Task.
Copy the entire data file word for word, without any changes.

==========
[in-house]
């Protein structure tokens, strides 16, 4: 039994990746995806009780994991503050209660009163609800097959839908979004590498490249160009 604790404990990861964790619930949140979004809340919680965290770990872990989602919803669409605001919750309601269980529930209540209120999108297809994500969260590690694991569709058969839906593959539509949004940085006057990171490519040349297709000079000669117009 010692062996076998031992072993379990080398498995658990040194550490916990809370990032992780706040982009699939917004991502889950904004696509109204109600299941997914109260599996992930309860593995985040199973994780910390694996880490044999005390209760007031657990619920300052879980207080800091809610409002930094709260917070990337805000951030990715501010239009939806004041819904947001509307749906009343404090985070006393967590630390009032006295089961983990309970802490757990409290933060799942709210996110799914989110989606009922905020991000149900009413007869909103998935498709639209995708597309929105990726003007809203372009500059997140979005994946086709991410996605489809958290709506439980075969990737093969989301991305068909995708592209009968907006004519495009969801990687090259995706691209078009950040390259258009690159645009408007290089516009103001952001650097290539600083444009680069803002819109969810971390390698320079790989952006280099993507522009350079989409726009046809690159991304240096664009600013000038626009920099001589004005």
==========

[in-house]
């Protein structure tokens, strides 16, 4: 039994990746995806009780994991503050209660009163609800097959839908979004590498490249160009 604790404990990861964790619930949140979004809340919680965290770990872990989602919803669409605001919750309601269980529930209540209120999108297809994500969260590690694991569709058969839906593959539509949004940085006057990171490519040349297709000079000669117009 010692062996076998031992072993379990080398498995658990040194550490916990809370990032992780706040982009699939917004991502889950904004696509109204109600299941997914109260599996992930309860593995985040199973994780910390694996880490044999005390209760007031657990619920300052879980207080800091809610409002930094709260917070990337805000951030990715501010239009939806004041819904947001509307749906009343404090985070006393967590630390009032006295089961983990309970802490757990409290933060799942709210996110799914989110989606009922905020991000149900009413007869909103998935498709639209995708597309929105990726003007809203372009500059997140979005994946086709991410996605489809958290709506439980075969990737093969989301991305068909995708592209009968907006004519495009969801990687090259995706691209078009950040390259258009690159645009408007290089516009103001952001650097290539600083444009680069803002819109969810971390390698320079790989952006280099993507522009350079989409726009046809690159991304240096664009600013000038626009920099001589004005």